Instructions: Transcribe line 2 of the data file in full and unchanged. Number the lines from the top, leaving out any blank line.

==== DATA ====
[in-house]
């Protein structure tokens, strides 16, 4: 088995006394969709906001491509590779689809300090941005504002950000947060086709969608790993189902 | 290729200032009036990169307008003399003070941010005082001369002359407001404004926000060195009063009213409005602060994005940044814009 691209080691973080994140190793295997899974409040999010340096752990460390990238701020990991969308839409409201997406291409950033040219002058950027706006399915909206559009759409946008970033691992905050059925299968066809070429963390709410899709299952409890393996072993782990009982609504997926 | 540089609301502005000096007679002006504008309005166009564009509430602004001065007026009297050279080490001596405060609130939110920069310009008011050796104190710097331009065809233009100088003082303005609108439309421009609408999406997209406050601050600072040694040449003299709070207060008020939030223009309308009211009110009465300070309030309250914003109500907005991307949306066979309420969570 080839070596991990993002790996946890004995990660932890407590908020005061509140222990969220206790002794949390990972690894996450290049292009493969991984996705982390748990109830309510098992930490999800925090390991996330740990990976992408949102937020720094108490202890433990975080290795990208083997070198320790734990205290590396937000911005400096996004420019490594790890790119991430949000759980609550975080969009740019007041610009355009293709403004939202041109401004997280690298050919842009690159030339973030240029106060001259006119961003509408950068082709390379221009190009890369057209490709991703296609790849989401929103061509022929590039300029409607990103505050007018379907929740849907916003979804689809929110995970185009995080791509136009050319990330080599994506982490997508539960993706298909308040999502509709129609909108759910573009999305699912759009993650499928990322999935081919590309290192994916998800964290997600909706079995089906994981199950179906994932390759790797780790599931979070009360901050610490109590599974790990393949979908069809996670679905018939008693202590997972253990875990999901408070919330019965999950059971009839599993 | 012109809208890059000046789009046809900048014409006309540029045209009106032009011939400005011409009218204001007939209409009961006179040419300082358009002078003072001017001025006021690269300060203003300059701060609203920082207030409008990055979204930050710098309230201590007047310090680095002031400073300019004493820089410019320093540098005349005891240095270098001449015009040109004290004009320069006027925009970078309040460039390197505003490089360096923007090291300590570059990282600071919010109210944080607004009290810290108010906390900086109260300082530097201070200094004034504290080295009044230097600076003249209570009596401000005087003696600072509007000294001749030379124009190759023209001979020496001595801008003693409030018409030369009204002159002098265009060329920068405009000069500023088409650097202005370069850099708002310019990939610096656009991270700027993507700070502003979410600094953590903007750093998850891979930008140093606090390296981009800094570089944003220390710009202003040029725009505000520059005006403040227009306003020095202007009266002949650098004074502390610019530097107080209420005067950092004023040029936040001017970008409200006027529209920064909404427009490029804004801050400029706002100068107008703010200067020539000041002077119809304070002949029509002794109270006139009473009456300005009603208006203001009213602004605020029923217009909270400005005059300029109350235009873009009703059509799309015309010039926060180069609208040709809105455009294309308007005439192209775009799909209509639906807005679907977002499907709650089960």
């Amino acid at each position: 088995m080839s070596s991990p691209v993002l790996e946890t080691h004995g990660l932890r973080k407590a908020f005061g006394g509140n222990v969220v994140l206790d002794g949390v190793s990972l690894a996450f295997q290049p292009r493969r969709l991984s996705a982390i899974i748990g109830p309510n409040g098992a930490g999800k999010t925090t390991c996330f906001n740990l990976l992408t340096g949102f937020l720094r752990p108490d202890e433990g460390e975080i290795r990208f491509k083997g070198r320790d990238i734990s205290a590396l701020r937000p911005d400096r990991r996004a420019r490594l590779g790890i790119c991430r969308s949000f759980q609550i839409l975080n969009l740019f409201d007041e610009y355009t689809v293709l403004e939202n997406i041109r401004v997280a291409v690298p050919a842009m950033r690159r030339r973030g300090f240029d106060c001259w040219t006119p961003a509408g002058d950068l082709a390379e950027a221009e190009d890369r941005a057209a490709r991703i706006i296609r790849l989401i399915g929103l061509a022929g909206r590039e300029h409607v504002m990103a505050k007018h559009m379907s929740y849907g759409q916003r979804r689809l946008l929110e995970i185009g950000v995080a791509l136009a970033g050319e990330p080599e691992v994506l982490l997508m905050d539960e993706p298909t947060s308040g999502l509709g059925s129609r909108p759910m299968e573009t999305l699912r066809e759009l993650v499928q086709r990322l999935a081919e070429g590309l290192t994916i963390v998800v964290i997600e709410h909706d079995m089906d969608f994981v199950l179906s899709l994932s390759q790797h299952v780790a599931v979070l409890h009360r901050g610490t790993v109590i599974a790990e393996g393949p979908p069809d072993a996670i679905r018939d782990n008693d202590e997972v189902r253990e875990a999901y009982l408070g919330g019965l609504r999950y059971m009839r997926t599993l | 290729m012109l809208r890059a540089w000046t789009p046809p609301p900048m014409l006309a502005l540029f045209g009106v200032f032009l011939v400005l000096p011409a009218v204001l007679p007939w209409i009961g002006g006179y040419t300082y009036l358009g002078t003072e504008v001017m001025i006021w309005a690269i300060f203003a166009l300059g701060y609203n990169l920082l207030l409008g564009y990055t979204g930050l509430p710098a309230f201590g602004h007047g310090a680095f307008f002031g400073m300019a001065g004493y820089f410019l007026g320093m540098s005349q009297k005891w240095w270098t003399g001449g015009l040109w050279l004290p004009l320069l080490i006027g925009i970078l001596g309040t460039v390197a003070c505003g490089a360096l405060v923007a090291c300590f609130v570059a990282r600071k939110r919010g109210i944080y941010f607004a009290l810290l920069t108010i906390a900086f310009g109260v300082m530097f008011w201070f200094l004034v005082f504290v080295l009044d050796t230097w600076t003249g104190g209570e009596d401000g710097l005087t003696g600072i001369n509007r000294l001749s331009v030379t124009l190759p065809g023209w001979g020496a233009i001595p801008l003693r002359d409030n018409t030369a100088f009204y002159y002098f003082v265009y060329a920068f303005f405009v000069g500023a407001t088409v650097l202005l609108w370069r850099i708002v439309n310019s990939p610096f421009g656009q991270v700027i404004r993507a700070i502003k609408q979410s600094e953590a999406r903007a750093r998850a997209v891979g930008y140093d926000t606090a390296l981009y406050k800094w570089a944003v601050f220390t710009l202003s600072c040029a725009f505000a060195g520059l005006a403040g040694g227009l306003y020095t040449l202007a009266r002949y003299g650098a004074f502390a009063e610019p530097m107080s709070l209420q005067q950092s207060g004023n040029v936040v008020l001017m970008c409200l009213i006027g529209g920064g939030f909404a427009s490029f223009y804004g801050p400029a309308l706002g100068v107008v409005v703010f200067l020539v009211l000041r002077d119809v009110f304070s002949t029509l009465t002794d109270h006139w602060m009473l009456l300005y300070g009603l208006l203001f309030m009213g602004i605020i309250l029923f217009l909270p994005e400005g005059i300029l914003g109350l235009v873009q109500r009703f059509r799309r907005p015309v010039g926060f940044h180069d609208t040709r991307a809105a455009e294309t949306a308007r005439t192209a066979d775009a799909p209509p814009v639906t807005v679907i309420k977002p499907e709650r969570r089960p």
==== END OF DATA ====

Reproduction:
């Protein structure tokens, strides 16, 4: 088995006394969709906001491509590779689809300090941005504002950000947060086709969608790993189902 | 290729200032009036990169307008003399003070941010005082001369002359407001404004926000060195009063009213409005602060994005940044814009 691209080691973080994140190793295997899974409040999010340096752990460390990238701020990991969308839409409201997406291409950033040219002058950027706006399915909206559009759409946008970033691992905050059925299968066809070429963390709410899709299952409890393996072993782990009982609504997926 | 540089609301502005000096007679002006504008309005166009564009509430602004001065007026009297050279080490001596405060609130939110920069310009008011050796104190710097331009065809233009100088003082303005609108439309421009609408999406997209406050601050600072040694040449003299709070207060008020939030223009309308009211009110009465300070309030309250914003109500907005991307949306066979309420969570 080839070596991990993002790996946890004995990660932890407590908020005061509140222990969220206790002794949390990972690894996450290049292009493969991984996705982390748990109830309510098992930490999800925090390991996330740990990976992408949102937020720094108490202890433990975080290795990208083997070198320790734990205290590396937000911005400096996004420019490594790890790119991430949000759980609550975080969009740019007041610009355009293709403004939202041109401004997280690298050919842009690159030339973030240029106060001259006119961003509408950068082709390379221009190009890369057209490709991703296609790849989401929103061509022929590039300029409607990103505050007018379907929740849907916003979804689809929110995970185009995080791509136009050319990330080599994506982490997508539960993706298909308040999502509709129609909108759910573009999305699912759009993650499928990322999935081919590309290192994916998800964290997600909706079995089906994981199950179906994932390759790797780790599931979070009360901050610490109590599974790990393949979908069809996670679905018939008693202590997972253990875990999901408070919330019965999950059971009839599993 | 012109809208890059000046789009046809900048014409006309540029045209009106032009011939400005011409009218204001007939209409009961006179040419300082358009002078003072001017001025006021690269300060203003300059701060609203920082207030409008990055979204930050710098309230201590007047310090680095002031400073300019004493820089410019320093540098005349005891240095270098001449015009040109004290004009320069006027925009970078309040460039390197505003490089360096923007090291300590570059990282600071919010109210944080607004009290810290108010906390900086109260300082530097201070200094004034504290080295009044230097600076003249209570009596401000005087003696600072509007000294001749030379124009190759023209001979020496001595801008003693409030018409030369009204002159002098265009060329920068405009000069500023088409650097202005370069850099708002310019990939610096656009991270700027993507700070502003979410600094953590903007750093998850891979930008140093606090390296981009800094570089944003220390710009202003040029725009505000520059005006403040227009306003020095202007009266002949650098004074502390610019530097107080209420005067950092004023040029936040001017970008409200006027529209920064909404427009490029804004801050400029706002100068107008703010200067020539000041002077119809304070002949029509002794109270006139009473009456300005009603208006203001009213602004605020029923217009909270400005005059300029109350235009873009009703059509799309015309010039926060180069609208040709809105455009294309308007005439192209775009799909209509639906807005679907977002499907709650089960």